When native Californian Ian Woodman moved to Idaho to raise his family, his younger brother shrugged it off, as most would; then February 24, 2000 happened. On that day, Morgan Woodman was proceeding through an intersection when another driver hit him from the side, smashing his vehicle into a telephone pole. Ian Woodman, in Idaho, hundreds of miles away, got the call: his younger brother was unconscious and seriously injured.
Ian Woodman left Idaho and traveled back to California, where his brother remained in a coma until May 3. Morgan woke up but was missing 2 years of memories. Fortunately, he recalled his family. Life was tumultuous at this time for Ian Woodman: Idaho, California, Idaho, California… The older Woodman split his time between his wife and family and the brother he loved so much.
Over the next year there were several more trips for Ian Woodman, from Idaho to California and back, for a week at a time, while Morgan recovered. Morgan was in a wheelchair and had suffered enough trauma that his short-term memory was almost useless. However, for Ian Woodman, Idaho was just too far away and his brothers’ progress was too slow. Ian Woodman thought Idaho was a better place for Morgan to recover and believed that he and his family would be a great support system for the ailing young man. Morgan agreed. Making a resolution to get his brother back on his feet, Ian Woodman made Idaho Morgan’s home.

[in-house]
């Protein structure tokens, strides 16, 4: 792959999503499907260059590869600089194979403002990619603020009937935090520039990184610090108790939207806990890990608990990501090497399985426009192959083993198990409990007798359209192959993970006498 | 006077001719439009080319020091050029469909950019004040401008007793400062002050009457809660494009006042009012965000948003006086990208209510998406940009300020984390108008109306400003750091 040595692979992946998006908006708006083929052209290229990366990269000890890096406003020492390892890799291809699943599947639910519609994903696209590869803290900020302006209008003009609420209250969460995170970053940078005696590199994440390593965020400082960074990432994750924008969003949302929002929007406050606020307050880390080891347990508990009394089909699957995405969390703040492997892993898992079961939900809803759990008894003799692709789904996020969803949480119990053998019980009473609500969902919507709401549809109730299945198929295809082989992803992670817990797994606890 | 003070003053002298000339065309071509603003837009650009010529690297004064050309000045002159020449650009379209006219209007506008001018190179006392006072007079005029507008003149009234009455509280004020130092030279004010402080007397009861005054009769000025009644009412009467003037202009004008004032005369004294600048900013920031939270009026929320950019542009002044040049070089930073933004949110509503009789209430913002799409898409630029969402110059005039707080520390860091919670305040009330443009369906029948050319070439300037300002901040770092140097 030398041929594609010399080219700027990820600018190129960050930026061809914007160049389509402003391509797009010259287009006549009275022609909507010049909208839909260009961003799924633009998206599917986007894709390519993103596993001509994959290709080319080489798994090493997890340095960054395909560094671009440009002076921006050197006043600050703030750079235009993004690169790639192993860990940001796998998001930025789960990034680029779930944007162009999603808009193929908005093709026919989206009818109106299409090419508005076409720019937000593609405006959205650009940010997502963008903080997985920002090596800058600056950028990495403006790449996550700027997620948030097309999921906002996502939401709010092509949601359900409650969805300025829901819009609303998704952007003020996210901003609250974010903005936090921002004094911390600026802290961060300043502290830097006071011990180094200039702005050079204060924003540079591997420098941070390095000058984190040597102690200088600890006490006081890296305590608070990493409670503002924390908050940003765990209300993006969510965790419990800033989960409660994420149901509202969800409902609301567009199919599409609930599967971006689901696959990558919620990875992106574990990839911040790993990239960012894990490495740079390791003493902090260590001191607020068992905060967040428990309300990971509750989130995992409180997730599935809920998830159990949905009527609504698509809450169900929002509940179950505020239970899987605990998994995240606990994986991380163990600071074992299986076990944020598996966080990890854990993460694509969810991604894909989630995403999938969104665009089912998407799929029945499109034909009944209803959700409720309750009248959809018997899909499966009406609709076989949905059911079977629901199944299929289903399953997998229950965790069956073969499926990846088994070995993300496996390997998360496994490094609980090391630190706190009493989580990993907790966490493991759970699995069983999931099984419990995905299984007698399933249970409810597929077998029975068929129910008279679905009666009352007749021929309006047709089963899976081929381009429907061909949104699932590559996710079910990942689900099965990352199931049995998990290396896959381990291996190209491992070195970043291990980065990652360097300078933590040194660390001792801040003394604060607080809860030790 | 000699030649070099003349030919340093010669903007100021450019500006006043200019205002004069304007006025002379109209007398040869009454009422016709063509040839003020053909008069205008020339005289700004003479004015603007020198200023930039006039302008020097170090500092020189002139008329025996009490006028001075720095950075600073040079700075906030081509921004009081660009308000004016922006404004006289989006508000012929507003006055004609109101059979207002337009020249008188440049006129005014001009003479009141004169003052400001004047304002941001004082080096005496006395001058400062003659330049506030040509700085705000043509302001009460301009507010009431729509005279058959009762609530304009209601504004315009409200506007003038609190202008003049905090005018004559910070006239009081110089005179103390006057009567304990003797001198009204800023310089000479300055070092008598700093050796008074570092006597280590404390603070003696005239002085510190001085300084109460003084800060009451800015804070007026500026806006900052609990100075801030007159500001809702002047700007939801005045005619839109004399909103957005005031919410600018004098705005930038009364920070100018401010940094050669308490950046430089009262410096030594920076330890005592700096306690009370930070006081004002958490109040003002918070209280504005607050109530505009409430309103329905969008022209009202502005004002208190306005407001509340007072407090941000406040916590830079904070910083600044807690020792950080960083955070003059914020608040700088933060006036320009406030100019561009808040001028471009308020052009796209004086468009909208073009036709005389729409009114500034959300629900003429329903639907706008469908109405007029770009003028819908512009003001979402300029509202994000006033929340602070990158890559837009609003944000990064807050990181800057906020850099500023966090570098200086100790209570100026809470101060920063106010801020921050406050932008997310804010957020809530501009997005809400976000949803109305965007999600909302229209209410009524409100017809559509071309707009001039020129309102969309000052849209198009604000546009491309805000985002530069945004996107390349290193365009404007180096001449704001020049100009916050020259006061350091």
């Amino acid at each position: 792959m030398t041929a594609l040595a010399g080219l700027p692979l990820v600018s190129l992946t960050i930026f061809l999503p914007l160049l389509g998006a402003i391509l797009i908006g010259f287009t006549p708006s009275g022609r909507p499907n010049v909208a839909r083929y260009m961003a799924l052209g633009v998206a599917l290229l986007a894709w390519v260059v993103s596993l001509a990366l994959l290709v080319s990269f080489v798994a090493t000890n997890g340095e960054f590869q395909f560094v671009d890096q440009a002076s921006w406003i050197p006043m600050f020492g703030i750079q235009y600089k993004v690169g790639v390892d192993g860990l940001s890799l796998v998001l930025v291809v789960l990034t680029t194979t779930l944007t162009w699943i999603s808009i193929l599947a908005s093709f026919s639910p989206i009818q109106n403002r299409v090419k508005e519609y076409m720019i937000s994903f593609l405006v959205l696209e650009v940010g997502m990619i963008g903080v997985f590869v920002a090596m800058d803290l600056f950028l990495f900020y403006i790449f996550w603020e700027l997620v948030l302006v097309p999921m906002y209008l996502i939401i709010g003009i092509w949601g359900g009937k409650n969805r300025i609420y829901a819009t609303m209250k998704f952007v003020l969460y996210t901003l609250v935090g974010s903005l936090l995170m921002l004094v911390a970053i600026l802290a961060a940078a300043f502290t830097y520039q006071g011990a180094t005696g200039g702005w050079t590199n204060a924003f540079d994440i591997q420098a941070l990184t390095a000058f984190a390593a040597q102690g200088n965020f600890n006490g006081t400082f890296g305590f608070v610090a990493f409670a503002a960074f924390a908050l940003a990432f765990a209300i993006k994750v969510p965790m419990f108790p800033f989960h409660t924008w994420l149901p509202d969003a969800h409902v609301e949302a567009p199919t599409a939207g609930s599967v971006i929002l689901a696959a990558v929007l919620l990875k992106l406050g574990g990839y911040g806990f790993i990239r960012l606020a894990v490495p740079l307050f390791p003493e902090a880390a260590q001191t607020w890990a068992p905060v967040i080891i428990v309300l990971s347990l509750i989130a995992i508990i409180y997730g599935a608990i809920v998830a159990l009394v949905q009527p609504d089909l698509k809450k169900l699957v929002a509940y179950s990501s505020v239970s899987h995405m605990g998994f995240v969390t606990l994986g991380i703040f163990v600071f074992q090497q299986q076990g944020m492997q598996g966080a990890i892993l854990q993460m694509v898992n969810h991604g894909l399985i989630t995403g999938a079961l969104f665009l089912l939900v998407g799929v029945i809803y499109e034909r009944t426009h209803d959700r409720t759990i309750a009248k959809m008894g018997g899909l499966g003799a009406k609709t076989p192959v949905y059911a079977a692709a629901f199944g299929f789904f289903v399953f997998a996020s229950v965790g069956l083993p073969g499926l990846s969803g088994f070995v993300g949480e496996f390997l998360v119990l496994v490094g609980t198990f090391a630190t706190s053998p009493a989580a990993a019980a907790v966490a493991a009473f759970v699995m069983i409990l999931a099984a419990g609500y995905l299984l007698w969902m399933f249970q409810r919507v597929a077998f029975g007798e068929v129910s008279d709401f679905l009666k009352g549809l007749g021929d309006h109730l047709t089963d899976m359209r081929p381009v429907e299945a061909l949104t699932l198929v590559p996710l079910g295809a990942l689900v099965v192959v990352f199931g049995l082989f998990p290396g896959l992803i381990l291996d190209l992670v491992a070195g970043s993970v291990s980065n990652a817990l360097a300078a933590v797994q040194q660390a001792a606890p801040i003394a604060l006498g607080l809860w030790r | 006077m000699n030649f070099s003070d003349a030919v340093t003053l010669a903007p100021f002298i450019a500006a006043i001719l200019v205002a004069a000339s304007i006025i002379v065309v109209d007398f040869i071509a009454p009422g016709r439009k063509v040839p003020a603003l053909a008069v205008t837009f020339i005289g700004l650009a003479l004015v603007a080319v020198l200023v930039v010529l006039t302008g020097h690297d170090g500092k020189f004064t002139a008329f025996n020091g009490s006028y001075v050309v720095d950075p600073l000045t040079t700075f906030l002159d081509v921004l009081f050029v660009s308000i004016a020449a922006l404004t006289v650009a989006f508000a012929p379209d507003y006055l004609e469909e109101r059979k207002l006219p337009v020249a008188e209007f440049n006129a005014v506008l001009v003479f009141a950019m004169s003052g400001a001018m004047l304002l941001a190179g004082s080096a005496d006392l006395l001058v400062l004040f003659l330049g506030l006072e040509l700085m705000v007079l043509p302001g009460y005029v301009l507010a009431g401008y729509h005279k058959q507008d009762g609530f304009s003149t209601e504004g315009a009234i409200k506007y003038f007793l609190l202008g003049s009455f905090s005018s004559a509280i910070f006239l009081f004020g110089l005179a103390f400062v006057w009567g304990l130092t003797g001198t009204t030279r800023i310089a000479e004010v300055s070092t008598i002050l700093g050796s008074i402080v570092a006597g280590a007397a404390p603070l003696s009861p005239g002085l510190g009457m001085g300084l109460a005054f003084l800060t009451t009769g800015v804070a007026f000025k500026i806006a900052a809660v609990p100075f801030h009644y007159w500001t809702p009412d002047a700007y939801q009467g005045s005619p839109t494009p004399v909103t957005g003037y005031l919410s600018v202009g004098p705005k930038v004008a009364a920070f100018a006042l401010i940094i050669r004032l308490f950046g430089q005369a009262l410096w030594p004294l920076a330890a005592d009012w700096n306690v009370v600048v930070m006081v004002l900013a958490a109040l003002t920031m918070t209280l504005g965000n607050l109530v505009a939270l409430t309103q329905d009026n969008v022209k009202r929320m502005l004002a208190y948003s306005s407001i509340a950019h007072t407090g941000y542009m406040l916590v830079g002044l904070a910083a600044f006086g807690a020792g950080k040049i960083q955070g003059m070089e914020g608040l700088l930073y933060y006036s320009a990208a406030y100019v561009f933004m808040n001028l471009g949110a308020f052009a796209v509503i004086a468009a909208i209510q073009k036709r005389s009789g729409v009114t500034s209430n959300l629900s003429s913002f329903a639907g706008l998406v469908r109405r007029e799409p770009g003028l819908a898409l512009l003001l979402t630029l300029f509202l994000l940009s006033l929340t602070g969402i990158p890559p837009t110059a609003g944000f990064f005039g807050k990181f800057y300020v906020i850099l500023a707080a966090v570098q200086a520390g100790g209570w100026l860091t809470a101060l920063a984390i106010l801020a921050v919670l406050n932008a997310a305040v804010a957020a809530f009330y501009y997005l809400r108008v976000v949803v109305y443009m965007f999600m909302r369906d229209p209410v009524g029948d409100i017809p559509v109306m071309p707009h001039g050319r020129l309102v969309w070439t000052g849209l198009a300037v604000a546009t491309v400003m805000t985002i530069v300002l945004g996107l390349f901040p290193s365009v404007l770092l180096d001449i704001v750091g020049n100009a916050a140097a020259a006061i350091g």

Morgan Woodman made the trip with Ian Woodman to Idaho in March of 2002. For the next seven month, Morgan underwent intense physical therapy. According to Ian Woodman, Idaho helped his brother make great strides in recovery but Morgan was afraid, as many people are after an accident, of failing. He worried he would fall and so he refused to let go of his wheelchair. Having greater faith in his brother than Morgan did in himself, Ian Woodman – an Idaho businessman known for encouraging his employees with unique ideas – had a thought: Take away the wheelchair.
Needless to say, Morgan was less than thrilled but learned to rely on a walker instead. The walker gave way to crutches, and Morgan started living with his injuries instead of living in spite them. Eventually, Ian Woodman’s Idaho transplanted brother Morgan found the courage to “Carpe Diem.” He started attending church and met his wife. They now have two children; the Woodman families remain close and Morgan has learned to walk free from crutches for a short time.
Ian Woodman, Idaho businessman, is half owner of Instant Tax Solutions, and his brother’s best friend and most vocal advocate. He credits a healthy dose of both modern medicine and old fashioned faith in God for his brothers’ remarkable recovery.